In oral cavity, the dense conjunctive tissue and the presence of the skeletal muscles do not allowed the vessels great expansion. Consequently, the most common intraoral type is cavernous lymphangioma 9. Notwithstanding, because one lesion can display the three aforementioned vessel diameters, this classification is not routinely applied 10.

The microscopic examination of the histological cuts stained in HE found the presence of vascular spaces exhibiting a thin endothelial lining with a single cell layer. This finding corroborated the descriptions of Yaita et al. 14. The authors still added that these vessels did not present an external layer of smooth muscle cells and the immunohistochemical profile demonstrate a weak expression for CD-1 and strong expression for D2-40, a marker to be used in cases which the differential diagnosis with blood vessels is necessary. In this case, such lymphatic vessels presented great lumens partially filled by proteic fluid material, erythrocytes and few lymphocytes. The preferential location of these vessels was lamina propria, projecting on the oral mucosa epithelium, compatible with either the translucent or red vesicles, clinically identified 10,14. Areas of epithelial discontinuity corroborate the clinical findings of ulceration, previously described.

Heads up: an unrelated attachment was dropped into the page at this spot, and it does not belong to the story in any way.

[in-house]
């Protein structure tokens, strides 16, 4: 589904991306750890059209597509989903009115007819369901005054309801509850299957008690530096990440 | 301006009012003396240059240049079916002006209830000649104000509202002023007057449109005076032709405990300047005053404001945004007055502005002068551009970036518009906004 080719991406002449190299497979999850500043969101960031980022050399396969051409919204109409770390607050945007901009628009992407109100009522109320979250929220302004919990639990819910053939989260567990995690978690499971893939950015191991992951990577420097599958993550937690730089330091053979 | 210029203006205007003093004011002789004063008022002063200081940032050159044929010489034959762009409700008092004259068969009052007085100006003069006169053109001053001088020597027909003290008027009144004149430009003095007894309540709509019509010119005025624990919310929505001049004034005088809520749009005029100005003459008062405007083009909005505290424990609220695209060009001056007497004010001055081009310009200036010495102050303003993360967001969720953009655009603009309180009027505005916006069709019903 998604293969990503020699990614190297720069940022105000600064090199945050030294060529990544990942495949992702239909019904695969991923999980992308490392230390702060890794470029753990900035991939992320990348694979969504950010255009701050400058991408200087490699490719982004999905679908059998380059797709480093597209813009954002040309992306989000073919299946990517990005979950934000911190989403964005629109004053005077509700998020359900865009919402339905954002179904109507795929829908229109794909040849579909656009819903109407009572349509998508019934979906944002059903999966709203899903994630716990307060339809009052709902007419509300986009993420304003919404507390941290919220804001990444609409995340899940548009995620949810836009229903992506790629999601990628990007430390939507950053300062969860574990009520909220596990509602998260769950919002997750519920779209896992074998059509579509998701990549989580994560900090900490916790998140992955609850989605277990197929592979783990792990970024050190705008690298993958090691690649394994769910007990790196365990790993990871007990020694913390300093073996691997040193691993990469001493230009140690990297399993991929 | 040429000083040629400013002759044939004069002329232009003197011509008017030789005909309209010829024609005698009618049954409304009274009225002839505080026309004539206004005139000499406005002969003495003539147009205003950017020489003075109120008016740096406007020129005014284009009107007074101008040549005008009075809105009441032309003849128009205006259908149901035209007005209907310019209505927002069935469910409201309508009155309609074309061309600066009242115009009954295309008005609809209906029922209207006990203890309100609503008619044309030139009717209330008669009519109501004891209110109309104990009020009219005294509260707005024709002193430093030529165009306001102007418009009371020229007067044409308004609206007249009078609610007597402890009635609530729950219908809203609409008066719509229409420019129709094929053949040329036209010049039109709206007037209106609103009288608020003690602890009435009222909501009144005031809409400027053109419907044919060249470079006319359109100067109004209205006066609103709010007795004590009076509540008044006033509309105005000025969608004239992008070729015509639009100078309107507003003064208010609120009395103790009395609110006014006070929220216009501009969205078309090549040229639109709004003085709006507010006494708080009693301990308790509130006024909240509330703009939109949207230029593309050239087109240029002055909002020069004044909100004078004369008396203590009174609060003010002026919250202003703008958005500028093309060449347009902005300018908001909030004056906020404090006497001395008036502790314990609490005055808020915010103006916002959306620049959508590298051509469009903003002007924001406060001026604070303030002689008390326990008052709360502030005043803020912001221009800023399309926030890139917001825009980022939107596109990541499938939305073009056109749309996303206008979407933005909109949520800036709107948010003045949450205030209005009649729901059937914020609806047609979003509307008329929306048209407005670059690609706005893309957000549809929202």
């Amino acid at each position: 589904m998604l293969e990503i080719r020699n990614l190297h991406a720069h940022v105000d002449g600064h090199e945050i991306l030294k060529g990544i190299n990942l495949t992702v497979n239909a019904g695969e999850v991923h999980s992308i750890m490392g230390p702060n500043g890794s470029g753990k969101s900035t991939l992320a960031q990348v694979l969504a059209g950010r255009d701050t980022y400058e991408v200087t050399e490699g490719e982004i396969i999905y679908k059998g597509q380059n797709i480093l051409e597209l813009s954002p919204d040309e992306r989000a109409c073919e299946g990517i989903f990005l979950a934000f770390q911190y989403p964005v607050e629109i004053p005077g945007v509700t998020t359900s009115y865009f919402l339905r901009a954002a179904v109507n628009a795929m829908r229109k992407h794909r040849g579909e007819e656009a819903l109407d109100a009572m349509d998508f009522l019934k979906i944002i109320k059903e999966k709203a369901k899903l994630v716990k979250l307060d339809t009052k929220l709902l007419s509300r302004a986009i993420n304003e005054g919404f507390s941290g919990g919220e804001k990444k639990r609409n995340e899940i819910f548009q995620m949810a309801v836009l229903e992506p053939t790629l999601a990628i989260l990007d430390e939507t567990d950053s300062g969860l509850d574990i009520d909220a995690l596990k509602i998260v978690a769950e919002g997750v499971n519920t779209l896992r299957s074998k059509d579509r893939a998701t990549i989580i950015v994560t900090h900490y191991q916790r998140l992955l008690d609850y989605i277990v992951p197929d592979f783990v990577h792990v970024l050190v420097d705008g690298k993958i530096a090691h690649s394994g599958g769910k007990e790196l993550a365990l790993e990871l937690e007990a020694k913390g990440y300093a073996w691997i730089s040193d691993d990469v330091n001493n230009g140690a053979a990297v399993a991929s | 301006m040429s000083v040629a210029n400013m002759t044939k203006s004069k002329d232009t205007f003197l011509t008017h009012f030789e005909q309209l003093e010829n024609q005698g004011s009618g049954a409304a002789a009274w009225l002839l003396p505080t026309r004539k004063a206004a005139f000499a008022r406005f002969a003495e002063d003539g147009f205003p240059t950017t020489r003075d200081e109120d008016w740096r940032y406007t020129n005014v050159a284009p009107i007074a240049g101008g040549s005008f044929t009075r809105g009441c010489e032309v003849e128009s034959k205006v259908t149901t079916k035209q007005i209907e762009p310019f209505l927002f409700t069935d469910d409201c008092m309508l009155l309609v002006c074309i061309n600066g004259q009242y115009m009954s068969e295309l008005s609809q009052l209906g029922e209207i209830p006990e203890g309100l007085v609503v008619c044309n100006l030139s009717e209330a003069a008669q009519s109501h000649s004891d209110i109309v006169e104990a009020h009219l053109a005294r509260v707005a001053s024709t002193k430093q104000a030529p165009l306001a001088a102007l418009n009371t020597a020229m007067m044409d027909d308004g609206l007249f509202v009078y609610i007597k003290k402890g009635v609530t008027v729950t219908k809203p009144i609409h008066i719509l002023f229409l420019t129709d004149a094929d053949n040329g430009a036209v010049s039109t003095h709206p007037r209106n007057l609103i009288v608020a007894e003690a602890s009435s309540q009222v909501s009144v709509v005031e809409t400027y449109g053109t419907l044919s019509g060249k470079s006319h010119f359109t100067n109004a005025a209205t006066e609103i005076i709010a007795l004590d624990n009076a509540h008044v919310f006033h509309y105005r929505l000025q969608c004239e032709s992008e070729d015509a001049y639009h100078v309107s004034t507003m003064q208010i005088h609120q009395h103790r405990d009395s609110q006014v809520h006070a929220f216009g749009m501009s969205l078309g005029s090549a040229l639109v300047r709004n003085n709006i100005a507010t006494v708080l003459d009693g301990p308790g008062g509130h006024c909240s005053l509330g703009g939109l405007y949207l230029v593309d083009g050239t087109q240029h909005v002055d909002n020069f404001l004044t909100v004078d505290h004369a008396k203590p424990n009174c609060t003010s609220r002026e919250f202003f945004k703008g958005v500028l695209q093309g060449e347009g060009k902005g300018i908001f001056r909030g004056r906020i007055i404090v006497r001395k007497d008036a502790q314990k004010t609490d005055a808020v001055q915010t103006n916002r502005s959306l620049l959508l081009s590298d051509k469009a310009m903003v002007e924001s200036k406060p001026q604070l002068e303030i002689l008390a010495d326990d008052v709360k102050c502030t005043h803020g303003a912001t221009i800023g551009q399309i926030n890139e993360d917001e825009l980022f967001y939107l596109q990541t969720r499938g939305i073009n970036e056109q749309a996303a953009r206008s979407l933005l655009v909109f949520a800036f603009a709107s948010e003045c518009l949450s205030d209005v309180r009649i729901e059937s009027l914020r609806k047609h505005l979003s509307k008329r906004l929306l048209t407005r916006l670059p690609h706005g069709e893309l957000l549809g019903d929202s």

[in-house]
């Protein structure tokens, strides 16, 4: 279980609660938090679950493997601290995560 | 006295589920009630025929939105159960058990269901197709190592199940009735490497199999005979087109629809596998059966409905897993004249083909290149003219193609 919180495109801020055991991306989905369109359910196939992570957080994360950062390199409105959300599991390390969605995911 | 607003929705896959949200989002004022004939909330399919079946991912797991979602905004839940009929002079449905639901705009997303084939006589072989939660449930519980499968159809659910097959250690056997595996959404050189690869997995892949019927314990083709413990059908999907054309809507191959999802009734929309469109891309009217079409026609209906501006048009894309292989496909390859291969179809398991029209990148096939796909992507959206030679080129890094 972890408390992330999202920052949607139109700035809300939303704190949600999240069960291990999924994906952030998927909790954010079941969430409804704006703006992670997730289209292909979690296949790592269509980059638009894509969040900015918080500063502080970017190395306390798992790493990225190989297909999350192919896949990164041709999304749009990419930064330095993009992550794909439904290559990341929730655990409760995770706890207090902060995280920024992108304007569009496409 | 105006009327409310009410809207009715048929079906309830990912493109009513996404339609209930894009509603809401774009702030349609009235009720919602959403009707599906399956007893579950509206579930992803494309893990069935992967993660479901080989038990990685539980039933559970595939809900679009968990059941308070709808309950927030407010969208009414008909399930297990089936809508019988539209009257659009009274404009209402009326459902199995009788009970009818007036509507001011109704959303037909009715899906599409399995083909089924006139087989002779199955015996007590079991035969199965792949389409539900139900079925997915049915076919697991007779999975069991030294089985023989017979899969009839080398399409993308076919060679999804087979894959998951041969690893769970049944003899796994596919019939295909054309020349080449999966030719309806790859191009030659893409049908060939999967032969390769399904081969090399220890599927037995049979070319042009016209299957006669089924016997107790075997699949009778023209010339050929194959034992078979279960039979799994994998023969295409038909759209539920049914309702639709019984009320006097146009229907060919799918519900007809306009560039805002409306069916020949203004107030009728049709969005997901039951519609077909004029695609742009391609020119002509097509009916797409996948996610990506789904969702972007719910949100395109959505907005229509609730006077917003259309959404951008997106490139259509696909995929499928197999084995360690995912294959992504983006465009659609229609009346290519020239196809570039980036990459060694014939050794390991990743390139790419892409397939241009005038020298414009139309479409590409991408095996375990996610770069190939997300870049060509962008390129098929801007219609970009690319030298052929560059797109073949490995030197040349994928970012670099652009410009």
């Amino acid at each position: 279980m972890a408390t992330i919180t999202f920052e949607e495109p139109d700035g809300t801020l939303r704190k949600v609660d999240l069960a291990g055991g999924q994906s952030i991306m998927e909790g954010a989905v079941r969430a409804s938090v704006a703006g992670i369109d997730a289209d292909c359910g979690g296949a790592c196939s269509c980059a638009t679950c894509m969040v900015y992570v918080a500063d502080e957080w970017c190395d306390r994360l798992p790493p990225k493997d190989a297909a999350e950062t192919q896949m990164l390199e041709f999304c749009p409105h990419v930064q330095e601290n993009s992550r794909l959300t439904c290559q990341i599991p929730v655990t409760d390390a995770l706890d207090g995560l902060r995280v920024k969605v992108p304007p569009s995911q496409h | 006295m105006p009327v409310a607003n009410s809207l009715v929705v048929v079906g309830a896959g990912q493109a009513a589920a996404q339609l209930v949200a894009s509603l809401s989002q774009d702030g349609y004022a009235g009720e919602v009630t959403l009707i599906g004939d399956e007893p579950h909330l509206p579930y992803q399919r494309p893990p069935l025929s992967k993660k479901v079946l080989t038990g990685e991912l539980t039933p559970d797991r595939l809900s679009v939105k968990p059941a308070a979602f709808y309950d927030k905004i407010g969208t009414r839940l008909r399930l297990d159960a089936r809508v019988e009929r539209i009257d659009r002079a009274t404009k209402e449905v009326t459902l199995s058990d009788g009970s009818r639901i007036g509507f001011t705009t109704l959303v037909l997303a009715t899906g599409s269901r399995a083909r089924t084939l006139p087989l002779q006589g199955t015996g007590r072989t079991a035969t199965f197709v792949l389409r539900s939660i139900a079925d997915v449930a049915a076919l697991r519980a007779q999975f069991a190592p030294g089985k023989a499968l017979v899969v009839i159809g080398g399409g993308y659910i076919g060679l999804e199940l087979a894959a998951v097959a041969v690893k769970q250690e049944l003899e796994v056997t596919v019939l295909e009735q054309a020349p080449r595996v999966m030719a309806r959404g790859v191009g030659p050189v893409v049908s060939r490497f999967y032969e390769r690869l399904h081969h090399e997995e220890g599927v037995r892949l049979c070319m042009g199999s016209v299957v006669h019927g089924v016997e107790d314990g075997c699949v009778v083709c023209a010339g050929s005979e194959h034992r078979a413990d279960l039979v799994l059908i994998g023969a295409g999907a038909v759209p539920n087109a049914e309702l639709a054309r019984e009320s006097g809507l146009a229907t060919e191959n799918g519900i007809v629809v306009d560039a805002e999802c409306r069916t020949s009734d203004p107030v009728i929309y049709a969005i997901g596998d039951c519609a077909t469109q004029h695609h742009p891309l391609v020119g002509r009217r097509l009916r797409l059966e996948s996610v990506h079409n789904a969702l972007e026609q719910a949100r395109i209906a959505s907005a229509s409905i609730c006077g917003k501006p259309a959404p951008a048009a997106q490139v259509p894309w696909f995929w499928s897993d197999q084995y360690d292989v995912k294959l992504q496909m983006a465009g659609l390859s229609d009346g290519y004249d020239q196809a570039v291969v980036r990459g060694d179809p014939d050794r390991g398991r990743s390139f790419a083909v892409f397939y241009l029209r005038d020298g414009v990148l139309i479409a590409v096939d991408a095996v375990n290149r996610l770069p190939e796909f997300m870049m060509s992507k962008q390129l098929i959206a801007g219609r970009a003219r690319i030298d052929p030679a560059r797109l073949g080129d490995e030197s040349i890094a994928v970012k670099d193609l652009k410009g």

While multiple therapeutic modalities have been described for the treatment of deep lymphangiomas, such as surgical excision, cryotherapy, electrocauterization, eschlerotherapy, steroids administration, embolization, and laser therapy 14, surgical excision has been the best alternative for lesions presenting localized growth 2,6. Because the lesions described in this case report exhibited a superficial location, we opted for their surgical removal. After one year of follow-up, no sign of lesion relapse was identified.



Oral lymphangiomas are uncommon lesions occurring at the dorsal region of the tongue, and rarely at the retromolar and soft palate area. Superficial and localized lesions can be treated by conservative surgical excision with low relapse rates. Therefore, this condition knowledge is of fundamental importance for its correct diagnosis and proper therapeutic indication.



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Marcelo Gadelha Vasconcelos
Avenida Praia dos Búzios, n. 9067 – Ponta Negra
CEP 59092-200 – Natal – RN – Brasil



Received for publication: September 28, 2010
Accepted for publication: December 6, 2010